For large scale applications of the adsorbents according to the present invention it is much more practical to apply extrudates instead of powders. Therefore, the zeolite is suitably used in the form of an extrudate comprising small zeolite particles and a binder. The zeolite particles are suitably between 0.01 and 100 micron, preferably between 0.1 and 50 micron, more preferably between 0.5 and 20 micron, especially between 1 and 10 micron. The binder may be a binder well known in the art, e.g. a binder which is known from fluid catalytic cracking (FCC). Suitably alumina, silica or silica/alumina may be used. The amount of binder is suitably between 5 and 80 wt % of the total composition, especially between 10 and 50 wt %. 15-25 wt % gamma-alumina is a preferred binder in view of its good extrusion properties. Usually the binder will have an amorphous structure. To prevent any diffusion problems, the binder will have relatively large pores when compared with the zeolites, especially macropores and/or mesopores, i.e. pores larger than 2 nanometers. Suitably the binder will have pores between 3 and 500 nanometers, especially between 5 and 100 nanometers. The preparation of the above mentioned extrudates is well known in the art, especially prior art relating to FCC. The nominal diameter of the extrudates is suitably between 0.5 and 10 mm, preferably between 1 and 5 mm, more preferably between 1.5 and 4 mm. The length is suitably 1 to 40 mm, preferably 2 to 30 mm, especially 3 to 15 mm. The weight ratio between zeolite and binder is suitably between 20 and 0.1, preferably between 10 and 1. The extrudates may have any suitable shape, e.g. round, trilobes and rings. Another possibility (to be considered as an equivalent of the extrudates as discussed above) to avoid the use of powders is the use of pellets, balls, pills or rings made from zeolite particles and binder as described above. Conventional techniques well known in the art can be used to produce these pellets etc. The difference between these alternatives and the extrudates described above concerns the way of preparation.
The present invention concerns a process for the removal of metal carbonyl from a gaseous stream containing water and/or hydrogen sulphide using a microporous adsorbent with an accessible pore volume for pore sizes between 0.55 and 4 nm of at least 0.005 ml/g, the microporous material being an oxide and more in particular a Si and/or Al containing zeolite. The silica/alumina ratio is preferably at least 25. Particular good results are obtained with a SAR of at least 50, especially at least 75. A suitable upper limit is 1000, especially 600.
The process is further preferably used prior to passing the synthesis gas to a process unit for the removal of hydrogen sulphide and/or CO2 from the synthesis gas. In particular the process is used prior to passing the synthesis gas to a Rectisol unit and/or Sulfinol unit, in which hydrogen sulphide and/or CO2 are removed from the synthesis gas. Accordingly the present invention also relates to these respective uses of the present metal carbonyl removal process.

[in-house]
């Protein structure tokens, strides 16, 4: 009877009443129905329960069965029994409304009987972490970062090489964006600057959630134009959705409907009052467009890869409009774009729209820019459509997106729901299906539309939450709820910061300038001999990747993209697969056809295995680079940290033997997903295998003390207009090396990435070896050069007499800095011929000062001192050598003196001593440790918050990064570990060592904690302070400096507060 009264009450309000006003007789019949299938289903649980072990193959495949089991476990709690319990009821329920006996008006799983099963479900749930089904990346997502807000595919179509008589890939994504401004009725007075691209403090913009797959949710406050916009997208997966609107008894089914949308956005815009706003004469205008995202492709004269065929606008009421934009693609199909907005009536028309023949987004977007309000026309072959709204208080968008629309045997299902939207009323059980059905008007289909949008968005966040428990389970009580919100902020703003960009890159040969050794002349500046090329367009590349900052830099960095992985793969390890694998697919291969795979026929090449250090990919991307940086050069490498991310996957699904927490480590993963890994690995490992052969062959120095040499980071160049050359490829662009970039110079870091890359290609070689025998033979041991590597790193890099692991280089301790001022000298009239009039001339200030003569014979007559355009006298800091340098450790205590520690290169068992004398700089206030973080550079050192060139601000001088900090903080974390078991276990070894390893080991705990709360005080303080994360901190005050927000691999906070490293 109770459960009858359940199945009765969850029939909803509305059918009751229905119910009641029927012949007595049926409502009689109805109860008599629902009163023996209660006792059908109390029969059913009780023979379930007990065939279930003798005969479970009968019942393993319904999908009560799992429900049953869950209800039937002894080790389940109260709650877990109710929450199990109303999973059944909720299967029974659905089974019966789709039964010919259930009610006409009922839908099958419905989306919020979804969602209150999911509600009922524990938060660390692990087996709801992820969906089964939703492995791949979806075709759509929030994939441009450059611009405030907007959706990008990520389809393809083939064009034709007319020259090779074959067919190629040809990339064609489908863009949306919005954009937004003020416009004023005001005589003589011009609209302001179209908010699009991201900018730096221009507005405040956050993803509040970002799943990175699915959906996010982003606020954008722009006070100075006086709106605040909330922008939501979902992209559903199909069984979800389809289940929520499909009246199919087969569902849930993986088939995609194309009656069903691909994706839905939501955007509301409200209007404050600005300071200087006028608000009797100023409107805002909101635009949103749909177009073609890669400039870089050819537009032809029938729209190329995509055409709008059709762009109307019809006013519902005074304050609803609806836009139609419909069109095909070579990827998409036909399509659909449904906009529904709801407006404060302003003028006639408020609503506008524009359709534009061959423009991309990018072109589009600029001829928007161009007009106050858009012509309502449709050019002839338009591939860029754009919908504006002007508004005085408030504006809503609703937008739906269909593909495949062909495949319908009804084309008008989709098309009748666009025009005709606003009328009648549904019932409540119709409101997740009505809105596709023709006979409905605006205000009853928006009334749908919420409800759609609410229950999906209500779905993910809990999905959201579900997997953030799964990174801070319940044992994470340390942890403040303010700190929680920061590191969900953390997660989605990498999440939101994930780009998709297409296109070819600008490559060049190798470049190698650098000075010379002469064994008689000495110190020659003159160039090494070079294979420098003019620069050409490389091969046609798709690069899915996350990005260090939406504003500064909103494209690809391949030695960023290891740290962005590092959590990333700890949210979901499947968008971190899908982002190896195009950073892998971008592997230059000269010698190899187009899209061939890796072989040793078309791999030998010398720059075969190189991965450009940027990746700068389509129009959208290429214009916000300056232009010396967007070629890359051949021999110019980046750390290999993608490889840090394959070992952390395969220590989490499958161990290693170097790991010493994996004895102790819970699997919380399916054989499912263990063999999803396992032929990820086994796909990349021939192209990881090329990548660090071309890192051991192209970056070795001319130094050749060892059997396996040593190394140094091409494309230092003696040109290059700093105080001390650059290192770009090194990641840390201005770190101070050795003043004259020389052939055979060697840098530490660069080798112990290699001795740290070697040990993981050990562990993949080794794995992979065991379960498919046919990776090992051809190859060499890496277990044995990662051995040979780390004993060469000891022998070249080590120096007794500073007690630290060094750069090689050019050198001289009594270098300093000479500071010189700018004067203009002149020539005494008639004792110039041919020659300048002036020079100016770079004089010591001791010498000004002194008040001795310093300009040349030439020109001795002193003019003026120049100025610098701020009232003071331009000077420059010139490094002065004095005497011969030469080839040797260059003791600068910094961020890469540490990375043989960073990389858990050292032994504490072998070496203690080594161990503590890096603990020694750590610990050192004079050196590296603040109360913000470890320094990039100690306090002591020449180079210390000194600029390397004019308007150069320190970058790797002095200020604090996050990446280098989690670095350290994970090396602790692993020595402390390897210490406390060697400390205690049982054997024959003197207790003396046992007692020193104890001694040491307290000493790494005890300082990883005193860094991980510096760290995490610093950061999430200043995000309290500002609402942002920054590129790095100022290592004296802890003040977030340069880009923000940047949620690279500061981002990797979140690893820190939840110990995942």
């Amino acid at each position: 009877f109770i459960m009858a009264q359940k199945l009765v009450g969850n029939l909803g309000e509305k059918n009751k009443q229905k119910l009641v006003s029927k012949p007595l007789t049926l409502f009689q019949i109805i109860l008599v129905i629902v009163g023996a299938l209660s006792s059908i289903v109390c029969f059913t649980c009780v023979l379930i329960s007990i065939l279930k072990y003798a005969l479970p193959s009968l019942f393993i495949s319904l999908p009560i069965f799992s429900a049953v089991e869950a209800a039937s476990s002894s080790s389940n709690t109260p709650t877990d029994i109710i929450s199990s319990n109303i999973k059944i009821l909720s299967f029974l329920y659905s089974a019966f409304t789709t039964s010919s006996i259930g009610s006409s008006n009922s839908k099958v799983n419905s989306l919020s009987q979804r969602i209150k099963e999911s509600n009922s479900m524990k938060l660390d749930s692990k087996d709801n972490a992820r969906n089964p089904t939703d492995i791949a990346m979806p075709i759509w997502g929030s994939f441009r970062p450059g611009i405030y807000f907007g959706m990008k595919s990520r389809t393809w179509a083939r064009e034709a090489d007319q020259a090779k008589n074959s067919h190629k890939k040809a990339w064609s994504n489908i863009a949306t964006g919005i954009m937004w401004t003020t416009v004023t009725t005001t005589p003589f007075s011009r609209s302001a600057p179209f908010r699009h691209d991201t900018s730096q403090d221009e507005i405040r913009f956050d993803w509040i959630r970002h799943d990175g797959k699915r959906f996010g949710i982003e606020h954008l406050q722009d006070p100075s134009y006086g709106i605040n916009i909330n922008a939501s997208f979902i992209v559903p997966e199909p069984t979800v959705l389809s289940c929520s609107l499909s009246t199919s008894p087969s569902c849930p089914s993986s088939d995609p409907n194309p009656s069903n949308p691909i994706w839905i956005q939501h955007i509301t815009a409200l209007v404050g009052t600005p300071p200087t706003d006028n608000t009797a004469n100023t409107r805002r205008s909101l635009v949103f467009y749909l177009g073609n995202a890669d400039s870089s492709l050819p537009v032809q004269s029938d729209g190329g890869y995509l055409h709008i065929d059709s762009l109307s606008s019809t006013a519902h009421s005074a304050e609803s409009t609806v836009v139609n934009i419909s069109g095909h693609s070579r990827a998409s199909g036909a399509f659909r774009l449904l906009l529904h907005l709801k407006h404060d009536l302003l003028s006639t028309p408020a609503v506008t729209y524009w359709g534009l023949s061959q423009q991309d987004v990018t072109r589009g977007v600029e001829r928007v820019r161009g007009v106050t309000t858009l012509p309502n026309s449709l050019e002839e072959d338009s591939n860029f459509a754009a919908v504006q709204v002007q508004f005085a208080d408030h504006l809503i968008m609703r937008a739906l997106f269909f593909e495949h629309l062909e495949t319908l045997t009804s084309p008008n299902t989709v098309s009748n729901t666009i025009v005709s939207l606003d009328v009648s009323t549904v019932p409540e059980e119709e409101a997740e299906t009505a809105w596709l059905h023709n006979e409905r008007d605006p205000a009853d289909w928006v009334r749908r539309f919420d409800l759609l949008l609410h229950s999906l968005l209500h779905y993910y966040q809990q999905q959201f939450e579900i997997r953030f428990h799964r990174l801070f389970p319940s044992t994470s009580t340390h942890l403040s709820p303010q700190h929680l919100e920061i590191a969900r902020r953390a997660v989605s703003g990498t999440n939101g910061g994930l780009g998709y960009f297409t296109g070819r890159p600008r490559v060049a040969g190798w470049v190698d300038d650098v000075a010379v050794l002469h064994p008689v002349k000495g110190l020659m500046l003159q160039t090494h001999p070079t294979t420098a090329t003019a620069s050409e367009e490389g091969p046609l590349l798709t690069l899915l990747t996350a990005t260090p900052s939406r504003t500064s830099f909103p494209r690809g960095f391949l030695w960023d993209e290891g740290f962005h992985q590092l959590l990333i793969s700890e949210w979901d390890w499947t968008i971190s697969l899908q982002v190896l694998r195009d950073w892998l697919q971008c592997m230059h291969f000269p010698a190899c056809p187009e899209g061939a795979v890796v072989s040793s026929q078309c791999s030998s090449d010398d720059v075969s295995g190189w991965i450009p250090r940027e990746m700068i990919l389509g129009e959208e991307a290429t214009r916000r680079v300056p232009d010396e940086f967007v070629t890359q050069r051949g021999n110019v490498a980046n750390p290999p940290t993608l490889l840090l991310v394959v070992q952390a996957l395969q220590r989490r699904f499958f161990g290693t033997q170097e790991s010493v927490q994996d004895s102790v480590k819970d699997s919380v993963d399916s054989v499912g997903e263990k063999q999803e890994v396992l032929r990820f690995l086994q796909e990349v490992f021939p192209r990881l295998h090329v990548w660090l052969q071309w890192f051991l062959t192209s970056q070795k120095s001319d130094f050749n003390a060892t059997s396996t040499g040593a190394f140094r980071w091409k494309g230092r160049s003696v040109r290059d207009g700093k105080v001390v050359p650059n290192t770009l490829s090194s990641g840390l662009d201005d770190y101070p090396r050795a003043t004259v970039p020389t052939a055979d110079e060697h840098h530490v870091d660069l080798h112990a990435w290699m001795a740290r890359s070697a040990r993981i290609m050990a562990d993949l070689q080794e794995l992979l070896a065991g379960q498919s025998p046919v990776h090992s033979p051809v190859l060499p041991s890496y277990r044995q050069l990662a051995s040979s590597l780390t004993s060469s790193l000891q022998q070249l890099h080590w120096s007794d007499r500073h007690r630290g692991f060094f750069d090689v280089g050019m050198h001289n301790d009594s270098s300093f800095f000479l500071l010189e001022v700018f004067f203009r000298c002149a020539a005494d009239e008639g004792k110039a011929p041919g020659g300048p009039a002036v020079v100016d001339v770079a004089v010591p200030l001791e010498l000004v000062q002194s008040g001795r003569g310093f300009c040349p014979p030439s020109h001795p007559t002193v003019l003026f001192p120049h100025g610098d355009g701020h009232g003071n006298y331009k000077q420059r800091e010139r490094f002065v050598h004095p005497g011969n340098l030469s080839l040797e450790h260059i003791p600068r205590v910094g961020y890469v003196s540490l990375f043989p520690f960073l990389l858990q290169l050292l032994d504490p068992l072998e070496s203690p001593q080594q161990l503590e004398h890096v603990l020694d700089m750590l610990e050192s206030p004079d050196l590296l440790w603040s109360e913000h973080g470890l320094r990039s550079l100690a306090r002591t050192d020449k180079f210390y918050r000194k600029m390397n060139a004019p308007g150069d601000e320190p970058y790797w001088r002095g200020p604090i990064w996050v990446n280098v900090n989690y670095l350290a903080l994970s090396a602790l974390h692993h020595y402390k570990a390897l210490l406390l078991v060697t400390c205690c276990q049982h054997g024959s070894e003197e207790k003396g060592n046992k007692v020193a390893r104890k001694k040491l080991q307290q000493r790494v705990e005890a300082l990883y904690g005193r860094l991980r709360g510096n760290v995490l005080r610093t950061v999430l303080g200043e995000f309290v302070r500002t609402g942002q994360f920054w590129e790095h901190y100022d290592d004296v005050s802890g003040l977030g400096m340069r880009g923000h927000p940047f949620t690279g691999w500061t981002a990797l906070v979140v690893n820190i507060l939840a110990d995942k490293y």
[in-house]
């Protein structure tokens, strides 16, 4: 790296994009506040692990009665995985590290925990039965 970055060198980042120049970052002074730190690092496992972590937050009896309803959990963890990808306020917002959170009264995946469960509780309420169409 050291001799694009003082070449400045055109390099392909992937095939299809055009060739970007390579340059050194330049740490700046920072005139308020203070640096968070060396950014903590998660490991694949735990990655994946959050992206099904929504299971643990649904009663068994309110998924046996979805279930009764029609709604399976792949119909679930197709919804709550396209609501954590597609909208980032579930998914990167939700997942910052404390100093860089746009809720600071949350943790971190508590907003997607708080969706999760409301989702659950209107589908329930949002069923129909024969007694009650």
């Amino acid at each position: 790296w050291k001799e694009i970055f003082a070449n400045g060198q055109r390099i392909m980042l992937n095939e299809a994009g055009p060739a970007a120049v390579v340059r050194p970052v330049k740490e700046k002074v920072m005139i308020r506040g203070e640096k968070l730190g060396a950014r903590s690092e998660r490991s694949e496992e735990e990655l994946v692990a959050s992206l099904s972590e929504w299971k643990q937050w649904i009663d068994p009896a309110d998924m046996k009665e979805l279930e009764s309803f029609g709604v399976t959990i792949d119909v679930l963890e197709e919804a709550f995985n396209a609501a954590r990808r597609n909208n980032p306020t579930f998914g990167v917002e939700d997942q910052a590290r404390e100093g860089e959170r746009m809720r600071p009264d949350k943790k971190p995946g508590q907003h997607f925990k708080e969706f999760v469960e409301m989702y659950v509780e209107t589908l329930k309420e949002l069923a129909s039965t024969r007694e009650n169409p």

As described herein the present invention is particularly suitable for the removal of metal carbonyl from carbon monoxide and/or synthesis gas and is therefore also related to respectively the carbon monoxide and the synthesis gas so obtained.
Still further the synthesis gas from which metal carbonyl is removed is particularly suitable for use as feedstock for a hydrogen plant or a petrochemical plant, such as a methanol plant or a plant for the production of hydrocarbons. Therefore the present invention also relates to these respective uses.
The carbon monoxide from which metal carbonyl is removed using the present process, is particularly suitable for use as a feedstock for a petrochemical plant, preferably a plant for the production of a CO based polymer. Accordingly the present invention also relates to these respective uses.
The present invention will now be further described in more detail with reference to the following examples.
The adsorption of iron pentacarbonyl and nickel tetracarbonyl was studied using the gas phase as described in Table 1.
TABLE 1______________________________________Composition of the gas phase Compound Concentration Remarks______________________________________Fe (CO) 5 250 ppmV Ni (CO) 4 50-200 ppmV constant during experiment. Varied in between the experiments. H2 S 0,0.2% V H2 O 0,1.5% CO 50% V H2 40% V He approx. 10% V from carbonyl saturators Total pressure 1 bar Space velocity 6000 h-1 (GHSV)______________________________________
In a typical experiment 1 ml of the adsorbent (particle size; sieve fraction 0.425-0.800 mm) to be tested was loaded in a glass tubular reactor (diameter 10 mm, length 150 mm) and the gas phase without the metal carbonyls present was admitted to the reactor. Once the adsorbents were saturated with water and hydrogen sulphide--as monitored by on line measurement using mass spectrometry; influent concentration is effluent concentration)--the metal carbonyls were introduced to the gas phase and their concentration was monitored upstream and downstream of the reactor using on line UV-VIS spectrometry. The gas hourly space velocity (GHSV NL/L.h) was set at 6000 h-1. The equilibrium capacity of the adsorbents for iron pentacarbonyl and nickel tetracarbonyl is reached when the reactor outlet concentration is equal to the reactor inlet concentration. The results for a number of hydrophobic adsorbents with a suitable pore structure are given in Table 2.